The Dread Delays of One DC District Court
Peering into the January 6th Investigation's Tar Pit
On Friday morning, October 21, 2022, Stephen Bannon appeared in Judge Carl Nichols’ courtroom to be sentenced for defying a subpoena for documents and testimony issued to him by the January 6th Committee. The sentencing happened to fall exactly one year after Congress passed a resolution holding Bannon in contempt. The subpoena itself had been issued by the committee’s chairman a month before, on September 23, 2021, and Bannon had steadfastly refused to provide documents and testimony for all 13 of the intervening months. Judge Nichols, a Trump appointee, imposed a sentence of four months imprisonment, rejecting Bannon’s argument that he should only serve probation, but he granted Bannon an unusual stay of his sentence so that he could appeal the case, adding months or years to the interval between Bannon’s contempt and his punishment.
It’s not the first time the January 6th committee’s investigation has found Nichols’ court a drag. In the last year, Judge Nichols has presided over 11 of the 15 subpoena challenge cases that have been brought in the Prettyman Courthouse in DC but has failed to issue a substantial ruling in every single one of them, according to an analysis of court records by Pawprints. These are cases in which a subject of the investigation has sued to prevent a third party service provider, such as a cell phone company or a bank, from turning over data to investigators pursuant to a subpoena. Typically, when a service provider receives a congressional or law enforcement subpoena, it sends a letter informing its customer and warns that it will start turning over the requested records unless it receives notice of a court proceeding challenging the subpoena by a particular date. If the customer acts promptly to file a lawsuit, whatever its merits, that may well stall the progress of the investigators toward getting the requested records. The third party generally will delay production until the court case is resolved. (Of course, it’s far from foolproof; investigators may still be able to obtain the records from other sources and in other ways.)
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Judge Nichols, it appears, hasn’t been very helpful in getting them resolved. Although these 10 subpoena challenge cases before him were filed between December 2021 and May 2022, not a single one has resulted in a decision from him on a motion to dismiss. Half a dozen motions to dismiss are currently pending before him, 5 of which are fully-briefed.1 The oldest of these motions, the January 6th Committee’s motion to dismiss the case the Oath Keeper Connie Meggs filed, has been fully-briefed and awaiting a ruling since mid-April 2022.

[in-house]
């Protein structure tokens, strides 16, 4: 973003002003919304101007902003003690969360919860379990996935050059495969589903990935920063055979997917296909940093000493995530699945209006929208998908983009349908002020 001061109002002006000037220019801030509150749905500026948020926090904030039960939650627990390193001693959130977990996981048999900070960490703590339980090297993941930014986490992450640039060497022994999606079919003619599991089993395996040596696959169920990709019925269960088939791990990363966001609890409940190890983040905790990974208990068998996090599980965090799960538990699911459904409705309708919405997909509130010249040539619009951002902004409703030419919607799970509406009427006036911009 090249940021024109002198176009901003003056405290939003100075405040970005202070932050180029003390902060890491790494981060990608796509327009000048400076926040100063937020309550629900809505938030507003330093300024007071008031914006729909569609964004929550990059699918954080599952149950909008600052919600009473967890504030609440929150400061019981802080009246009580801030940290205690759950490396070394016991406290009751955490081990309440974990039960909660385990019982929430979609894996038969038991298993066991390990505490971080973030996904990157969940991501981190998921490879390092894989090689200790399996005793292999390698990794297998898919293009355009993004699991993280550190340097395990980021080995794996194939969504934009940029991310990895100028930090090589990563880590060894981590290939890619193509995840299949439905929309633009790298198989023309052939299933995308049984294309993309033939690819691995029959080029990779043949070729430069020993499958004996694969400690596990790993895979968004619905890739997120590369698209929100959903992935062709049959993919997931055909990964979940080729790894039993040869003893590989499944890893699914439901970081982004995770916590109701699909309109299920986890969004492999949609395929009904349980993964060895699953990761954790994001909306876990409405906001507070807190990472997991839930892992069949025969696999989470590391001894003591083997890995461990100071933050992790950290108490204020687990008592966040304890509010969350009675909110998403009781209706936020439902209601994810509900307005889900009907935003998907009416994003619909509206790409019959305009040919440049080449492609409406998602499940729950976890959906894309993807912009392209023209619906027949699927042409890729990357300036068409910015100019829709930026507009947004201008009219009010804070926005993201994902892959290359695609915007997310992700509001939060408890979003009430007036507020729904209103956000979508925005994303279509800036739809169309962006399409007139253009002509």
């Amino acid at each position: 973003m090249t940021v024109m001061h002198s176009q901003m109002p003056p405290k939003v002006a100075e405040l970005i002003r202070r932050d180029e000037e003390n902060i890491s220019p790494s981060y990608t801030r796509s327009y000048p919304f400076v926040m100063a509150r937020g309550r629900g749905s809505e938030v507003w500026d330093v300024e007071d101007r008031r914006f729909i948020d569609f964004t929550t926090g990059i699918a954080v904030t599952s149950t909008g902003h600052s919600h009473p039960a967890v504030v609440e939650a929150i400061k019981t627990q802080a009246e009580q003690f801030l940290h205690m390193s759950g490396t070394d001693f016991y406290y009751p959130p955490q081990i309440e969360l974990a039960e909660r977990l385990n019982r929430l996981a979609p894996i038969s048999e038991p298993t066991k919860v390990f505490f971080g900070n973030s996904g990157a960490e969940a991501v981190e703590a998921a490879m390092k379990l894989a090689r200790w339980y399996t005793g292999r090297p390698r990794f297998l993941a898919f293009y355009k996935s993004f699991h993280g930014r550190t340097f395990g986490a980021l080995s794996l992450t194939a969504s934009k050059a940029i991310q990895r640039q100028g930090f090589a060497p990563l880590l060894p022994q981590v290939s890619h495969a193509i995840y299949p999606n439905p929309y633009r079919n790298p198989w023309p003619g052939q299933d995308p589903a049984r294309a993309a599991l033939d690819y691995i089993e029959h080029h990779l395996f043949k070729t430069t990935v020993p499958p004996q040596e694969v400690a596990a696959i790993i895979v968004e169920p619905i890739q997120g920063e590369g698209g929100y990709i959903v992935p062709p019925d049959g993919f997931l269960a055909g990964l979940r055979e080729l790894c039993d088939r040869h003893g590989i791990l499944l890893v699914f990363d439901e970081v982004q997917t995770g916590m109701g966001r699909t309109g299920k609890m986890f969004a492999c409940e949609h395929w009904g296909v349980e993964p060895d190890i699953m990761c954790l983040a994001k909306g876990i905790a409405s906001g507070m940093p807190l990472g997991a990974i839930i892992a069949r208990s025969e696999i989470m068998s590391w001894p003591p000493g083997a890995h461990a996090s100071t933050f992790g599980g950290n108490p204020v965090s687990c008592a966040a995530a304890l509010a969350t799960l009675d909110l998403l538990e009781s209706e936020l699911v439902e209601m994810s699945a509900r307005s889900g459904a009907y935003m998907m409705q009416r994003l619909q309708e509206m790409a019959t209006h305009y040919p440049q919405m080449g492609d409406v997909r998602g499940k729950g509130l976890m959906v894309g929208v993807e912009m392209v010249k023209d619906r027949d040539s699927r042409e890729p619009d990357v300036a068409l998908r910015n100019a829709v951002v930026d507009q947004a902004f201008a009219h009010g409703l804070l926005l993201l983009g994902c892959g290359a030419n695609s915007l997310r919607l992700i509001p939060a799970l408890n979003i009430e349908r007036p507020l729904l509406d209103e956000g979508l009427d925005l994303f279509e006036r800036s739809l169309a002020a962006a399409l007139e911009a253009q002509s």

Not all of this, to be sure, has been within Judge Nichols control. Lawyers for the Committee, which is represented by the House of Representatives’ general counsel Douglas Letter’s office, have typically proceeded slowly. In cases where they have moved to dismiss, they have waited up to 5 months after the filing of the lawsuit to make the motion. In two other cases filed by the freelance photographer Amy Harris and the powerful Trump lawyer Cleta Mitchell, the Committee hasn’t yet bothered to ask for a dismissal at all; instead, House lawyers have filed for extension after extension rather than make any substantive move, presumably because of some ambivalence about pursuing these subpoenas at all. In another case brought by a mysterious limited liability company, the January 6th Committee wasn’t named as a defendant and hasn’t sought to intervene; the only defendant, T-Mobile, hasn’t yet moved to dismiss. One of the 10 cases has actually been dismissed, but that decision was principally made by the plaintiff, Trump’s attorney John Eastman, who put in for a voluntary dismissal shortly after having his phone seized by FBI agents outside a New Mexico restaurant as part of an apparently-related Department of Justice investigation.